READ ALSO: Why Sweden is NOT the rape capital of the world

What was it like being undercover in that way? Were you ever scared?

Of course. There are moments when you are really scared. I was in Seattle, in Washington State in the US, with a white supremacist group. I was at a barbecue and when I got there there were maybe 25-30 mostly young men.

I know that they are all part of a broader group, so I ask them what they are about and they say “we are all about the 14 words”, which is a white supremacist slogan*. These are armed and they are openly national socialist and they were talking about what they would do with anti-fascists and Jews and black people if they would show up there or do something to their brotherhood. Of course, then I was scared. I mean, there was this combination of a group of young men with guns and a violent ideology. That's not a great combination.

*The “14 words” is a reference to a slogan used by white supremacists, usually taken to mean: “We must secure the existence of our people and a future for white children”

You mentioned some of the different Sweden images, and sometimes these seem quite counter-intuitive. On the one hand, there's the idea that feminists are oppressing Sweden, and on the other hand there's the idea that women in Sweden are being oppressed by Muslim immigrants. How do these two ideas fit together and do they genuinely believe all of that at the same time?

We shouldn't always try to rationalize these opinions, because it's going to put us in some sort of corner where we can't find our way out, because it doesn't always make any sense. But yes, they do, both those ideas, and they are said very frequently by the same people and in the same evening.

So (they believe that) feminism is one of the biggest threats – it's part of the left. That and the Jews are important and they connect feminism with Jewish world conspiracy as well, sometimes. So that's a problem, because it's egalitarian and these people are anti-egalitarian: people are different and should therefore not be made out to be equals, that's a threat that will lead to the degeneration of society.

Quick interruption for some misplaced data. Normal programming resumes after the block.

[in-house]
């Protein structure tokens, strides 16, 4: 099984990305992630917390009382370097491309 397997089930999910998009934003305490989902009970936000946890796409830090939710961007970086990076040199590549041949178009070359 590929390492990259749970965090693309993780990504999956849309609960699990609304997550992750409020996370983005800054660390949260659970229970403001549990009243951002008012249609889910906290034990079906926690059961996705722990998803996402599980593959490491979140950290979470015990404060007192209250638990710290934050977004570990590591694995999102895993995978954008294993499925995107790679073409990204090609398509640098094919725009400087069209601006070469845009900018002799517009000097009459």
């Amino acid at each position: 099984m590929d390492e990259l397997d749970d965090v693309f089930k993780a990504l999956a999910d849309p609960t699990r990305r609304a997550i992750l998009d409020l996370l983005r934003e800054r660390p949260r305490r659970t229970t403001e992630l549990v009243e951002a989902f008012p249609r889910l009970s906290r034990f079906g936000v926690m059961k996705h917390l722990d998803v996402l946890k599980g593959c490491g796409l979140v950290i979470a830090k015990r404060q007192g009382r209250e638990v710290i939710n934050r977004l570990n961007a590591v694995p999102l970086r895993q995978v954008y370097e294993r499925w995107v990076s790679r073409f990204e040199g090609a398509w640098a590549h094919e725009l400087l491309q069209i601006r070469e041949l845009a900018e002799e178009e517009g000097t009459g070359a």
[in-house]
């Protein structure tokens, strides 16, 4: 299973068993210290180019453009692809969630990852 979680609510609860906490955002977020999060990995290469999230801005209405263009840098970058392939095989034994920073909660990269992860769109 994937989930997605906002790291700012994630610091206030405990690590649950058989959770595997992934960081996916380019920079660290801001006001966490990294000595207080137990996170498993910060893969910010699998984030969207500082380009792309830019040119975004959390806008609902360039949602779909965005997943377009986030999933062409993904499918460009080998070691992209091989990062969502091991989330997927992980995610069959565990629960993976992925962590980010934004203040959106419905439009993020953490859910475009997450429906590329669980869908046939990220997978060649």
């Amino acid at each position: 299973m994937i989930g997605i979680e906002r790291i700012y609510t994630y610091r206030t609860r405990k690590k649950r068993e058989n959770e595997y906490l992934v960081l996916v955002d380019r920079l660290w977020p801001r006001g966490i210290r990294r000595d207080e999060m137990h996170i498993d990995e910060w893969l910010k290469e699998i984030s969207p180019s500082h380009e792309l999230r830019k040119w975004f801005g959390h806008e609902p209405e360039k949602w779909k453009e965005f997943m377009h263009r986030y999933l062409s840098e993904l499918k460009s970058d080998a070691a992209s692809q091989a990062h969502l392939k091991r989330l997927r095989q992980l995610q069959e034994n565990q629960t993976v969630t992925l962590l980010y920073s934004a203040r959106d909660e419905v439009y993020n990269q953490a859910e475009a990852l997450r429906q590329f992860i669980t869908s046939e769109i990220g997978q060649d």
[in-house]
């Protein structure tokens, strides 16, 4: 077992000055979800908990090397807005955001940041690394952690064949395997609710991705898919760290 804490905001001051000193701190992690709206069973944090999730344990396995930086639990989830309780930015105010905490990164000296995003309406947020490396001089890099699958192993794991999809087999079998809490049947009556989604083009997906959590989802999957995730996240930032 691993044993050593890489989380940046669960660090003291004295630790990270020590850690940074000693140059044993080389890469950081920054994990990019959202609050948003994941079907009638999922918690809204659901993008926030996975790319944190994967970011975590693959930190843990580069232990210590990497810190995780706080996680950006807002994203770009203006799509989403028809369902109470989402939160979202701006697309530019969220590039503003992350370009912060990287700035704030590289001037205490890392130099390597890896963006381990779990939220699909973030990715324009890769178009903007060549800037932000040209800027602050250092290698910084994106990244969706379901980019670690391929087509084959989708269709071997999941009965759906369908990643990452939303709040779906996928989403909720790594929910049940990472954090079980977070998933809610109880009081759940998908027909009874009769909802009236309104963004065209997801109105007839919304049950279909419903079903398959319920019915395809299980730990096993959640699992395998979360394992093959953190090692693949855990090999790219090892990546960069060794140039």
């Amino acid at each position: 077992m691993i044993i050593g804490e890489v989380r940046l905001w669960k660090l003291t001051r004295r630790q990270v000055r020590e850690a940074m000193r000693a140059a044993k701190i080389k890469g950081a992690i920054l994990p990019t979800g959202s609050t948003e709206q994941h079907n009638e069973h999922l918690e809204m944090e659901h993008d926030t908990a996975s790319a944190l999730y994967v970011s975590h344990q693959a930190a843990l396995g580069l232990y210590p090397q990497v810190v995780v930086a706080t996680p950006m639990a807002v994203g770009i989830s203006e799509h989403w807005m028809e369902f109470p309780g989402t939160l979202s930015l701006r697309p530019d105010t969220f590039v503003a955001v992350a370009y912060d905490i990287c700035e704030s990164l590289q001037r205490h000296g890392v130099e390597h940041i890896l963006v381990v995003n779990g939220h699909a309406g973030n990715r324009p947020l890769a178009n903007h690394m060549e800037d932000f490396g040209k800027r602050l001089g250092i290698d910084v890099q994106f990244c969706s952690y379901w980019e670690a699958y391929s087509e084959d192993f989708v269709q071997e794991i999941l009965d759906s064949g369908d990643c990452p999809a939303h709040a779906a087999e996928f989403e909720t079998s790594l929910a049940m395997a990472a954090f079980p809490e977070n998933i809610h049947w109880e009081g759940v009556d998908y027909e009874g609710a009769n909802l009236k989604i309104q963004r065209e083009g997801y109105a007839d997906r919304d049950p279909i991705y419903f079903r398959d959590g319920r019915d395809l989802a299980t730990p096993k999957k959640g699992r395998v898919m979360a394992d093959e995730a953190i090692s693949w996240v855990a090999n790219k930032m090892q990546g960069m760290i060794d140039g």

At the same time, building on that, these people see the women of a country as the property of that nation, so then if a foreign, so to say, 'invader', is a threat to women, which they also make it out to be, then that's also a threat. So it is quite compatible to have both, I guess, if you think the way they do.

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Your work is just one part of Hope Not Hate's investigation into the international alt-right movement. What is the main thing you want people to understand about how this movement works?

There's so many parts to that question. One of the things that we put in the report is that it is not just about race. It's often put that these people are racist, and yes they are, they are very, very racist. But more than that, the way they radicalize people and the way new people join, and other things they consider threats to society are not really related to race. It's feminism, for example, it's young men feeling attacked by feminists and coming to the alt-right for that reason, because it's anti-feminist and these people disliking the left.

You need to see it as a broader thing. It is an anti-egalitarian movement, so they are against everything that is egalitarian.

After this whole experience and learning so much about them, did you learn anything new about yourself doing this?

To a degree you learn limits, what you can do… it's a completely new type of pressure for me to go to a barbecue in Seattle with white supremacists, or to speak at their conference. It's a completely new type of stress. You learn how to manage that stress and how to manage that anger with these people while you're with them, not giving away what you really feel about things and how capable you are of that when you really try.